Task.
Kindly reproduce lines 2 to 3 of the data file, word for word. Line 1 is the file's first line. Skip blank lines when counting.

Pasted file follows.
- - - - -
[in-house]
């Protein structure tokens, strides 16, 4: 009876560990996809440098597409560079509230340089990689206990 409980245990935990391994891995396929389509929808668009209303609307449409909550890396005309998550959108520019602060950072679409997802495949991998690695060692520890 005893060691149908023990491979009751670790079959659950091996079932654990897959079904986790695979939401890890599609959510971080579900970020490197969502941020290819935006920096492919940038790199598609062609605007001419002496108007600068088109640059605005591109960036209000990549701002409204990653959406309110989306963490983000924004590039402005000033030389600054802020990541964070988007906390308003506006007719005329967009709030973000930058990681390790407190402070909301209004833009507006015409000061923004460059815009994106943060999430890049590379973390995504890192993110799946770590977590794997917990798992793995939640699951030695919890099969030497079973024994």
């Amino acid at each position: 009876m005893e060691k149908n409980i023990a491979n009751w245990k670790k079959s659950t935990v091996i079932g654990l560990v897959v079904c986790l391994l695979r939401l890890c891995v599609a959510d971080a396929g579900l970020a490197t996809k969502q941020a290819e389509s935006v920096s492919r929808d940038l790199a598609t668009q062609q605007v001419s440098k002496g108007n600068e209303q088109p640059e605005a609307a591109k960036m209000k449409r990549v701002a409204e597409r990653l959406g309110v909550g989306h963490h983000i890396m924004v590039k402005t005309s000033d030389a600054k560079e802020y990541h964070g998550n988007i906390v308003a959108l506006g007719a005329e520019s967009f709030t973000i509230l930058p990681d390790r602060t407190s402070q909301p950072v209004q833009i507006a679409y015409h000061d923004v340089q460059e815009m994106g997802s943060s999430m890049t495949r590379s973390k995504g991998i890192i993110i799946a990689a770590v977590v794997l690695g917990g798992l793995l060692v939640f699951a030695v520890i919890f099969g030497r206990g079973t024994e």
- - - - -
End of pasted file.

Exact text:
């Protein structure tokens, strides 16, 4: 009876560990996809440098597409560079509230340089990689206990 409980245990935990391994891995396929389509929808668009209303609307449409909550890396005309998550959108520019602060950072679409997802495949991998690695060692520890 005893060691149908023990491979009751670790079959659950091996079932654990897959079904986790695979939401890890599609959510971080579900970020490197969502941020290819935006920096492919940038790199598609062609605007001419002496108007600068088109640059605005591109960036209000990549701002409204990653959406309110989306963490983000924004590039402005000033030389600054802020990541964070988007906390308003506006007719005329967009709030973000930058990681390790407190402070909301209004833009507006015409000061923004460059815009994106943060999430890049590379973390995504890192993110799946770590977590794997917990798992793995939640699951030695919890099969030497079973024994």
């Amino acid at each position: 009876m005893e060691k149908n409980i023990a491979n009751w245990k670790k079959s659950t935990v091996i079932g654990l560990v897959v079904c986790l391994l695979r939401l890890c891995v599609a959510d971080a396929g579900l970020a490197t996809k969502q941020a290819e389509s935006v920096s492919r929808d940038l790199a598609t668009q062609q605007v001419s440098k002496g108007n600068e209303q088109p640059e605005a609307a591109k960036m209000k449409r990549v701002a409204e597409r990653l959406g309110v909550g989306h963490h983000i890396m924004v590039k402005t005309s000033d030389a600054k560079e802020y990541h964070g998550n988007i906390v308003a959108l506006g007719a005329e520019s967009f709030t973000i509230l930058p990681d390790r602060t407190s402070q909301p950072v209004q833009i507006a679409y015409h000061d923004v340089q460059e815009m994106g997802s943060s999430m890049t495949r590379s973390k995504g991998i890192i993110i799946a990689a770590v977590v794997l690695g917990g798992l793995l060692v939640f699951a030695v520890i919890f099969g030497r206990g079973t024994e």